During the morning, you will have the opportunity to observe your partner and her/his classroom. The afternoon is for professional development workshops centered on the week’s theme of collaborative group work in mathematics. PD leaders will have a lot of autonomy to plan the specifics of their workshops.
Before dinner, you will pair up with your partner for a 30-minute feedback session based on that morning’s classes, again connected with the wider theme of collaborative group work. This is a time for you to provide suggestions and recommendations for next day’s class.
After relaxing over a meal, you and the team will wrap up the day with a group discussion about what you experienced.
Wednesday, July 19— Santo Domingo de Onzole
In the morning, your partner will implement the recommendations you two generated during the previous day’s feedback session.
The afternoon will be a PD workshop for the entire group, including planning tools such as backwards planning. Through modeling, teachers will be introduced to the approach of connecting science and math to everyday life.
Individual feedback sessions with your partner will follow. Pairs will develop lessons for the next day using strategies presented in the workshops. The theme of collaborative group work will continue.
Thursday, July 20 — Santo Domingo de Onzole
With assistance from your partner, you will model the lesson that you two developed together the previous day. During the afternoon, discussions will focus on reviewing the day’s lessons, including the hands-on activities used with students. Questions to ask will be, Based on what you saw from your students, how do you think the lesson went? and Where do we go from here?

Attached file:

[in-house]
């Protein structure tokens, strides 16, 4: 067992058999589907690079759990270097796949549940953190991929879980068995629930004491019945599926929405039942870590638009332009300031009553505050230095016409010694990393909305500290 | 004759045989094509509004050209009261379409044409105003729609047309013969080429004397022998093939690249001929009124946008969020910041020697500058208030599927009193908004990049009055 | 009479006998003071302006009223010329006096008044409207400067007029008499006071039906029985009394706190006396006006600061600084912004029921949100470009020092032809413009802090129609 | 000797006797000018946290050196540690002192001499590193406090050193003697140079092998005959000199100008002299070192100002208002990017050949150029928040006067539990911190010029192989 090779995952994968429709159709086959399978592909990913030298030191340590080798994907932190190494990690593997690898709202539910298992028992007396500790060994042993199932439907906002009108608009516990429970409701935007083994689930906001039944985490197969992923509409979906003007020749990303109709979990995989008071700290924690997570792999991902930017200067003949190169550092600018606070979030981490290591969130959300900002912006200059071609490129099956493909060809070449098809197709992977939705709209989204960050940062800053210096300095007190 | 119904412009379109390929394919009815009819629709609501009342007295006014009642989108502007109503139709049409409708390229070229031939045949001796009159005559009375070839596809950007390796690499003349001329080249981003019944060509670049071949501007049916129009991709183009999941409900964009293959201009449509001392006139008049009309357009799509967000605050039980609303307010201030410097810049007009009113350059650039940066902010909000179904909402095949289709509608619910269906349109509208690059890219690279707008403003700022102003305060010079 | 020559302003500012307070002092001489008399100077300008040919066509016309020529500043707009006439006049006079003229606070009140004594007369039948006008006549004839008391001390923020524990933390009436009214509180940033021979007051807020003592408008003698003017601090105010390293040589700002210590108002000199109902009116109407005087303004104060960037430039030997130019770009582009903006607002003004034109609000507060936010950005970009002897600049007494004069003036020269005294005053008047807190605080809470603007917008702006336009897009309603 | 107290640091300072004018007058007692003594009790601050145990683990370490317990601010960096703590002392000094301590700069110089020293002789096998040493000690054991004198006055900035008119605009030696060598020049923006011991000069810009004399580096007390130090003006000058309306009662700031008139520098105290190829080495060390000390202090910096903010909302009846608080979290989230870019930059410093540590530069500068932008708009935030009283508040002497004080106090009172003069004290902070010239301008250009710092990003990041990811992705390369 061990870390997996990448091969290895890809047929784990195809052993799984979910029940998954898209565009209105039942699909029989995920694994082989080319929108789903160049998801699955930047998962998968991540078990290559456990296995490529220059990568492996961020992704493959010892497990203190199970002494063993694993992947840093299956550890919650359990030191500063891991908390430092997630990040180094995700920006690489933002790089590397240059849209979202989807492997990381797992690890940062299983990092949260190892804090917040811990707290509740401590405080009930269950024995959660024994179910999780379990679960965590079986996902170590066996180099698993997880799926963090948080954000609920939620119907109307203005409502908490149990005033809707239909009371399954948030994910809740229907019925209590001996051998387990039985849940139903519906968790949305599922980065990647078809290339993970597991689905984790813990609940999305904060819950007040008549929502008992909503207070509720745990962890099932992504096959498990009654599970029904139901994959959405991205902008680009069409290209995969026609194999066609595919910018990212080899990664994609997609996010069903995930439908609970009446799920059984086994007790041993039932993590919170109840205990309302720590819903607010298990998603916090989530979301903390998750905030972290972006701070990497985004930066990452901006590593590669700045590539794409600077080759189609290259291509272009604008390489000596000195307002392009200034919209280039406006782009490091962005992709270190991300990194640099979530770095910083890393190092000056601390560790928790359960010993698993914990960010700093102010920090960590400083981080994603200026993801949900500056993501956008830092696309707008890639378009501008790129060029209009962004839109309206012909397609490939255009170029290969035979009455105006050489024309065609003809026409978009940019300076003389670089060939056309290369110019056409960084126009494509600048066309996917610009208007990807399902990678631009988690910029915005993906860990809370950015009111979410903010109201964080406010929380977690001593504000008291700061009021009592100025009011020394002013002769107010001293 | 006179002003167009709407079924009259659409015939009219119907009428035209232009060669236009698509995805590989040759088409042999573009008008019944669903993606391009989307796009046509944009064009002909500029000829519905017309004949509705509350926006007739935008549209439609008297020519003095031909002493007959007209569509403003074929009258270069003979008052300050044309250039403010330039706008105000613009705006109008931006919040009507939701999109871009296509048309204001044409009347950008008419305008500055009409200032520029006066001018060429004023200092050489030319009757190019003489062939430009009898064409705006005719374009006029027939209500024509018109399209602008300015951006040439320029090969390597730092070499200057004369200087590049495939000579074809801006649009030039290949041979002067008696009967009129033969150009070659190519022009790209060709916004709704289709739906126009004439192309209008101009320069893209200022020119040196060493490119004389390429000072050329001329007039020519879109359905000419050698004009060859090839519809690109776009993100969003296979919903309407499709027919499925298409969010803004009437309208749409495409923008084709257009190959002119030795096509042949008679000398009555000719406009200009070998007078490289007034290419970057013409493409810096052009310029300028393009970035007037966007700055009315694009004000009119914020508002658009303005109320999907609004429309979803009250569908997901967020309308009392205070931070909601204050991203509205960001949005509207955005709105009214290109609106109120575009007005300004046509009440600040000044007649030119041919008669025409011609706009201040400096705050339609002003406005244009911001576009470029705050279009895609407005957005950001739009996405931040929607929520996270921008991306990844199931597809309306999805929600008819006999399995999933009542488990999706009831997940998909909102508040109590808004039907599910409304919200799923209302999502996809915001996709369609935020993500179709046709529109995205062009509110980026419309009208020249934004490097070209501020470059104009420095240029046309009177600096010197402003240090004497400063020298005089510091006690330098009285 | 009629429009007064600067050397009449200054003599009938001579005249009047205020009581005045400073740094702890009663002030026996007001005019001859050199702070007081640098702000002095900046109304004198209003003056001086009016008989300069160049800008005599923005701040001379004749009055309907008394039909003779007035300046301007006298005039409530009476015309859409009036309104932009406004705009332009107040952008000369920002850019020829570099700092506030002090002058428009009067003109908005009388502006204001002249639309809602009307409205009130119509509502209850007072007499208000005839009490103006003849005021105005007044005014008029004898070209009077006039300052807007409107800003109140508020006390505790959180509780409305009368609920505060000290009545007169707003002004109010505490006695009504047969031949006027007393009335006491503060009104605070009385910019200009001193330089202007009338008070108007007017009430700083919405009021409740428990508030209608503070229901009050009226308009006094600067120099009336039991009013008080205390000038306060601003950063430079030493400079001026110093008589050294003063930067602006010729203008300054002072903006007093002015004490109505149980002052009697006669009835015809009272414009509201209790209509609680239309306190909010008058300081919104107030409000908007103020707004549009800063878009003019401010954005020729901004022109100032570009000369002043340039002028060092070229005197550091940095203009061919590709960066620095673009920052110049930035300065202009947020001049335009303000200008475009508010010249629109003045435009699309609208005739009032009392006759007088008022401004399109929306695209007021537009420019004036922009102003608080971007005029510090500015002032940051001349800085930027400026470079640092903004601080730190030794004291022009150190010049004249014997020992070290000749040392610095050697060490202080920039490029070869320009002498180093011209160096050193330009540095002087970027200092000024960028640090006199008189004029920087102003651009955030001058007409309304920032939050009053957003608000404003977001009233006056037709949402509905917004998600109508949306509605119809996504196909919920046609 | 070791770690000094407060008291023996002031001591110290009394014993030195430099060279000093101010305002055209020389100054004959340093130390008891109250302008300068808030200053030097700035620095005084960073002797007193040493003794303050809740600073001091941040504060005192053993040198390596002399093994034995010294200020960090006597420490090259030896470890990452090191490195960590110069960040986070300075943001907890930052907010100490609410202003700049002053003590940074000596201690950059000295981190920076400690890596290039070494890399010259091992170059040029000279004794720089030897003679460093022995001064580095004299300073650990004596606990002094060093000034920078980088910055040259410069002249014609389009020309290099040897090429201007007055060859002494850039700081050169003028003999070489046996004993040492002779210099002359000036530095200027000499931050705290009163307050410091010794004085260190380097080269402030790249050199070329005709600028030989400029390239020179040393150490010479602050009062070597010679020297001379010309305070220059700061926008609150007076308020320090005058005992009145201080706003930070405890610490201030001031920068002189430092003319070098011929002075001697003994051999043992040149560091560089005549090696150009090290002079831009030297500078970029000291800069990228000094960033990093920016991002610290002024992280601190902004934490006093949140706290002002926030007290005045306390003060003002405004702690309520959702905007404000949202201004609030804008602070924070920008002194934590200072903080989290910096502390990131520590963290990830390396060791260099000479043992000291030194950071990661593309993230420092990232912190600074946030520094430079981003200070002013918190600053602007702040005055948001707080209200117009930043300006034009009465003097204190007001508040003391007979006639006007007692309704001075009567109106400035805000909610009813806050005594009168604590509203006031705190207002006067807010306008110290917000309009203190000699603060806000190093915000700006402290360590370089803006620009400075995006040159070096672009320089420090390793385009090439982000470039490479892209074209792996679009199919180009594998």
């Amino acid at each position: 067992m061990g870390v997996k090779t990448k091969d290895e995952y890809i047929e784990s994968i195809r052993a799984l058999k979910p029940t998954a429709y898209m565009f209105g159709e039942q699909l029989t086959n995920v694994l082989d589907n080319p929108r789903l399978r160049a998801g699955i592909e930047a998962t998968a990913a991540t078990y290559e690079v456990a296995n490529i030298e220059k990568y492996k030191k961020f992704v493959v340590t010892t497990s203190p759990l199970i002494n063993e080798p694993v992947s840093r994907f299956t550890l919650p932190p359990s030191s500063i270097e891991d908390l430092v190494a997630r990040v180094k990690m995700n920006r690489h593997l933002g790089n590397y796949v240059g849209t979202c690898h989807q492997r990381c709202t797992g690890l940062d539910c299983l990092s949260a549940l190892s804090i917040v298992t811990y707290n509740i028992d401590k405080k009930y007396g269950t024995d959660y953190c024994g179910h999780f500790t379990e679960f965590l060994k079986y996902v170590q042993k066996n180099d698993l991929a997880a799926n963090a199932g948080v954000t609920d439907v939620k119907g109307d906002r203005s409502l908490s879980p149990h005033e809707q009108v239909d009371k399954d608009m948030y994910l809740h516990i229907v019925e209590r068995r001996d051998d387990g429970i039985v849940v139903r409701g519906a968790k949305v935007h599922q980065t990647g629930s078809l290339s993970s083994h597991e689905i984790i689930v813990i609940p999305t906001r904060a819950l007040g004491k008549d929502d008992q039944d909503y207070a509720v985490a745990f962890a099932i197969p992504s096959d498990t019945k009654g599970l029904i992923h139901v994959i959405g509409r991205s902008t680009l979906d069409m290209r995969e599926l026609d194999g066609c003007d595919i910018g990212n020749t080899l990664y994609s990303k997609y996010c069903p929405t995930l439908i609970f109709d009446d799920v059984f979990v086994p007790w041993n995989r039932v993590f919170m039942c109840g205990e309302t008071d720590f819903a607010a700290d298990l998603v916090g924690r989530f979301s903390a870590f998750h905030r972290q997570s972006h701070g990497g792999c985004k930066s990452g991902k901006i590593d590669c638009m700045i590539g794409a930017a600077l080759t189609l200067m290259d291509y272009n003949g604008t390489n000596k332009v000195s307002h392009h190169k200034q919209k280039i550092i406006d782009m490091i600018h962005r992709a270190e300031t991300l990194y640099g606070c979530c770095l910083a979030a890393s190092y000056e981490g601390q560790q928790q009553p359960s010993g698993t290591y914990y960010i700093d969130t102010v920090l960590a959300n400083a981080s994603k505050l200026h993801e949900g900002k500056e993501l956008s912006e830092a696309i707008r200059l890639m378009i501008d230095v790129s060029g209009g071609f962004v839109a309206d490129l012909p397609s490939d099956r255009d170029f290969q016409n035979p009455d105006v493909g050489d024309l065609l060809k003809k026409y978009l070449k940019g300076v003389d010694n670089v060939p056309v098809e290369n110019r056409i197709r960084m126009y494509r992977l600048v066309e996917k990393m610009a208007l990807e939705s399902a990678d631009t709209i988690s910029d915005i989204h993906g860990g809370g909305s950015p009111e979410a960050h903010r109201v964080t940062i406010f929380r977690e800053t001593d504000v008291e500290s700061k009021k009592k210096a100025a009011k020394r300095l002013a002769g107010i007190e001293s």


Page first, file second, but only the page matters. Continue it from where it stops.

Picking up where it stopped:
You and your partner will have an hour to plan for co-teaching tomorrow, using the Backwards Planning Tool.
You and the team will meet during the evening to share your experiences and reflect on goals for tomorrow.
Friday, July 21 — Santo Domingo de Onzole
Today presents an opportunity for co-teaching. You will support your partner as she or he implements the lesson you two planned. This is a good time to try out a new activity together.
Afterwards, pairs will evaluate how the lesson went, and the whole group together will review the entire week. A closure ceremony will recognize the growth that has taken place.
You and the team will conclude the week with a wrap-up discussion.
Saturday, July 22 — Transit to Guayaquil
You’ll want to wake up early today for the journey back to Guayaquil. The team will retrace its steps back downriver and onto a bus.
Sunday, July 23 — Return to U.S.
Time to say goodbye for now. Your flight back to the U.S. will give you plenty of time to reflect on your adventure and plan for your next visit to this wonderful place.
Our team will be housed in The Onzole River Project guesthouse while in Santa Domingo de Onzole (see pictures below). The guesthouse was built by volunteers as a way to welcome visitors. Accommodations are spartan; you will share a room with one or two other individuals. Mosquito nets and rain boots are provided. The guesthouse has shared bathrooms; however, running water depends on working electricity and river level. There is no internet access within the village.